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Systematic Review
7 (
4
); 241-251
doi:
10.25259/JMSR_187_2023

A systematic review and meta-analysis on the impact of nail length in treating intertrochanteric fractures

Department of Orthopedic Surgery, Hamad Medical Corporation, Doha, Qatar
School of Medicine, University of Jordan, Amman, Jordan
Corresponding author: Ghalib Ahmed, MBChb. FRCS. (Trauma and Orth), Department of Orthopedic Surgery, Hamad Medical Corporation, Doha, Qatar. gahmed@hamad.qa
Licence
This is an open-access article distributed under the terms of the Creative Commons Attribution-Non Commercial-Share Alike 4.0 License, which allows others to remix, transform, and build upon the work non-commercially, as long as the author is credited and the new creations are licensed under the identical terms.

How to cite this article: Hantouly AT, Alzobi O, Toubasi AA, Kayali H, Salman LA, Derbas J, et al. A systematic review and meta-analysis on the impact of nail length in treating intertrochanteric fractures. J Musculoskelet Surg Res, 2023;7:241-51.

Abstract

The management of intertrochanteric hip fractures remains a subject of ongoing debate, particularly regarding the ideal nail length for treatment. To address this, a systematic review and meta-analysis, based on randomized controlled trials (RCTs), were conducted to assess the outcomes associated with using short and long nails to fix intertrochanteric femur fractures. Following the Preferred Reporting Items for Systematic Reviews and Meta-analyses guidelines for comprehensive reporting, a thorough search was conducted across four databases (Cochrane, Google Scholar, Web of Science, and PubMed) from inception until March 07, 2022. The study encompassed all RCTs comparing the outcomes of short and long nail fixation for intertrochanteric hip fractures. A total of 620 patients with intertrochanteric fractures from six RCTs were included in this analysis. Short nails were used in 50.3% of the patients (312 out of 620). The utilization of short nails was significantly associated with a reduction in operative time (weighted mean difference [WMD] = −20.33; 95% confidence interval [CI]: −29.90–−10.76) and decreased blood loss (WMD = −106.31; 95% CI: −155.43–−57.19). However, no substantial differences were observed between the two types of implants in terms of length of hospital stay, Harris hip score, reoperation rate, complication rate, and 1-year mortality rate. The length of nails used to treat intertrochanteric hip fractures does not have a notable impact on factors such as functional recovery, blood transfusion frequency, reoperation likelihood, complications, or 1-year mortality rates. Nonetheless, when comparing the fixation of intertrochanteric fractures, it is worth noting that short nails result in shorter surgery duration and reduced blood loss compared to long nails.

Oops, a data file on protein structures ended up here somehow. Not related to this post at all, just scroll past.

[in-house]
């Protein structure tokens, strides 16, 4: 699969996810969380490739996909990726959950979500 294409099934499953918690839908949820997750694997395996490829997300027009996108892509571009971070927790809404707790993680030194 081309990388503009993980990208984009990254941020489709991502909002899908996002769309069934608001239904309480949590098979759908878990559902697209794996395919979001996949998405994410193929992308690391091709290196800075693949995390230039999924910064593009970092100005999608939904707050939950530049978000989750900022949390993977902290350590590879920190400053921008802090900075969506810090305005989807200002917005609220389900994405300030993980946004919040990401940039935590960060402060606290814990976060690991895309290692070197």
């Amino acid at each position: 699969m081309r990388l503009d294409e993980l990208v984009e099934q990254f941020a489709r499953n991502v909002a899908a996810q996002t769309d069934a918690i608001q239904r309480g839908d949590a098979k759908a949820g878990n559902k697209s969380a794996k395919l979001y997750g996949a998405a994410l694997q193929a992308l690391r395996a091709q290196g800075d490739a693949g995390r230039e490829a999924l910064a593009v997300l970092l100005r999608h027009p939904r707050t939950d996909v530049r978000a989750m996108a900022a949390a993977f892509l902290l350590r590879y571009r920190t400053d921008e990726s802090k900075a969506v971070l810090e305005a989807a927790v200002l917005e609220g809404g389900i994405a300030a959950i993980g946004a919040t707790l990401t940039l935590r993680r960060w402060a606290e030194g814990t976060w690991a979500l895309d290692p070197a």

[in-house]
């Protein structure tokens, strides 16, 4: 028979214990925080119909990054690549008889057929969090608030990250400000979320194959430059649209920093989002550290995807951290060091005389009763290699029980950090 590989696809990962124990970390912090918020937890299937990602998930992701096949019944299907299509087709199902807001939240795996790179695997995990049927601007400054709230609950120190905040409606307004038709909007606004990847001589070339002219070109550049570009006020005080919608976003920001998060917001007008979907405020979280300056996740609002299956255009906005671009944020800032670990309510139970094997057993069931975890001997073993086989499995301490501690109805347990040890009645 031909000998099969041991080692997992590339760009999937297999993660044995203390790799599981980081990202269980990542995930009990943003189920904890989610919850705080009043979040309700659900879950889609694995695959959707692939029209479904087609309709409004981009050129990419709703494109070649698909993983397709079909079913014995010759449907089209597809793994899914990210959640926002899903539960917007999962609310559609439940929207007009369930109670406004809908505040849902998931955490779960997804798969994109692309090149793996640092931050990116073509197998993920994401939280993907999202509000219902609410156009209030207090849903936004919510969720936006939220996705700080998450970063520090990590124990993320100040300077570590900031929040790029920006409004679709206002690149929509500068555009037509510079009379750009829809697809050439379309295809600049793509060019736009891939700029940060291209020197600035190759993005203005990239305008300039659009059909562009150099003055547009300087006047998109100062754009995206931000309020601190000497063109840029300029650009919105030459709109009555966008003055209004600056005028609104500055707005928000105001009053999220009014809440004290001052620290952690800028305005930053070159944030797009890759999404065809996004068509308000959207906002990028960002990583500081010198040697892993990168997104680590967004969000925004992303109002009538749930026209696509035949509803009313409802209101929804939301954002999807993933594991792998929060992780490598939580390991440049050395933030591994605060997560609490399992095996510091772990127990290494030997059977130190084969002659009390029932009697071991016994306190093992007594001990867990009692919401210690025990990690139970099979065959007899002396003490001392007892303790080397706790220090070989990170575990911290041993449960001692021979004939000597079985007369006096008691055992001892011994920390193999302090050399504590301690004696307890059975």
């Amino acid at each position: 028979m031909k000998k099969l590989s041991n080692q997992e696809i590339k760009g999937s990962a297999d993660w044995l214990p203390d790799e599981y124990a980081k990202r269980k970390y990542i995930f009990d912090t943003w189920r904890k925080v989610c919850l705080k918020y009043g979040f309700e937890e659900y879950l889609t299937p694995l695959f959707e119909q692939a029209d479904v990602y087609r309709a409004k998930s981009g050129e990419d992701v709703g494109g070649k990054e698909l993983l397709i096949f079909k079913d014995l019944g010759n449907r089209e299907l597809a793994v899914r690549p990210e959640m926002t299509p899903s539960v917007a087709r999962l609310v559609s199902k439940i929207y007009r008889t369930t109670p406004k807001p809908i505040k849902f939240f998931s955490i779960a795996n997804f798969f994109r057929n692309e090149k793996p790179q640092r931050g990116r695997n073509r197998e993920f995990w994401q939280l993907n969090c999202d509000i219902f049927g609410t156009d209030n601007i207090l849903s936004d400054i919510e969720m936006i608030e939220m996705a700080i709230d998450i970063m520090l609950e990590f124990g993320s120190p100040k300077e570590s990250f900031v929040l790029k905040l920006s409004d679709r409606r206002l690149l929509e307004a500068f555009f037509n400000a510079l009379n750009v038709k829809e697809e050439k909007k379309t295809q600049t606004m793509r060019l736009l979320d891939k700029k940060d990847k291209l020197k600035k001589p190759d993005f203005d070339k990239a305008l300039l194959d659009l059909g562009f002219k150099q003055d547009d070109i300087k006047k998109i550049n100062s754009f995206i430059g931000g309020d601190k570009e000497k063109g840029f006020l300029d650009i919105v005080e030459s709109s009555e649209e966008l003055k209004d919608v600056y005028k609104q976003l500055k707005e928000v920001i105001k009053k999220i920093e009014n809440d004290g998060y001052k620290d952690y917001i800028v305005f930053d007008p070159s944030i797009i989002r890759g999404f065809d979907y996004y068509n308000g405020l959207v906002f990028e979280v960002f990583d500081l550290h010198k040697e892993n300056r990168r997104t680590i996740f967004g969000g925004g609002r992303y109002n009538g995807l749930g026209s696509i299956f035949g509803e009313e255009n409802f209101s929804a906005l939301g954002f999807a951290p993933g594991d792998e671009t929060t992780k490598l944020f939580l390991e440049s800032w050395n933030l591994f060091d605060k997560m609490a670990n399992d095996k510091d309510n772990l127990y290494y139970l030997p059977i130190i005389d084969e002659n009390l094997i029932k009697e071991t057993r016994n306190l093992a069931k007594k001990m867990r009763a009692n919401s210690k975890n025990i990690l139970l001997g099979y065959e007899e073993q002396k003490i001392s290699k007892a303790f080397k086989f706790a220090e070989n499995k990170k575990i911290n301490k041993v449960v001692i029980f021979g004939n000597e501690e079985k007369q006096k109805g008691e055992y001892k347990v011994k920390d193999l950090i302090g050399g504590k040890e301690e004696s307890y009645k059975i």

Keywords

Hip fractures
Proximal femur fractures
Fracture fixation
Intertrochanteric
Intramedullary
Cephalomedullary
Peritrochanteric

INTRODUCTION

Hip fractures are common injuries that can cause severe debilitation. Hip fractures are projected to increase twofold, reaching 500,000 cases/year in the United States alone over the next two decades.[1] This rise can be linked to advancements in life expectancy and higher levels of physical activity among the elderly population.[1,2] Roughly, one out of every three women and about 8% of men are expected to experience a hip fracture at some points in their lives.[3] With such high prevalence, in addition to the high morbidity and mortality rates of such injuries, these fractures impose an enormous burden on public health systems.[4,5] Hip fracture care was ranked among the most expensive diagnoses to treat in 2011 in The United States of America, with estimated annual costs of 15 billion US dollars.[5]

Intertrochanteric fractures accounted for 50% of all hip fractures in the old-age group.[5-7] These fractures can be fixed using different devices, including cephalomedulary nails (CMNs). CMNs are available in various designs and lengths, which have undergone several modifications to duplicate the femur’s anatomic characteristics. The theoretical advantages of both lengths are still debatable. Short nails offer lower rates of blood loss and shorter operative time. However, long nails provide full femur-length protection.[8-10]

Nevertheless, there remains a lack of agreement regarding the potential impact of nail length on outcomes, particularly for unstable fractures. This uncertainty is evident in the field, as surgeons employ CMNs of different lengths (short and long) without a unified body of evidence demonstrating any clear superiority. As a result, this research was undertaken to investigate the consequences of employing short and long CMNs for intertrochanteric hip fractures. Our hypothesis posited that no noteworthy disparity in functional outcomes would emerge between the two groups. However, longer surgical durations and heightened blood loss might be observed with the application of longer nails.[11-16]

MATERIALS AND METHODS

Study registration and reporting protocol

This systematic review and meta-analysis were formally registered on PROSPERO under the registration number CRD42022378375. The study adhered to the rigorous reporting framework of the Preferred Reporting Items for Systematic Reviews and Meta-Analyses (PRISMA) guidelines.[17] Moreover, the review methods were predefined and established before the commencement of the review in accordance with the recommendations outlined in the AMSTAR-2 guidelines. This robust methodology ensures the reliability and validity of the study’s findings.

Search strategies

Following the PRISMA guidelines, a comprehensive search was conducted across four databases: PubMed, Google Scholar, Web of Science, and Cochrane, spanning from their inception up to March 07, 2022. The objective of the search was to identify all relevant randomized controlled trials (RCTs) that compared the utilization of short and long nails in the context of intertrochanteric femur fractures. Including RCTs was prioritized to ensure the incorporation of the most robust level of evidence.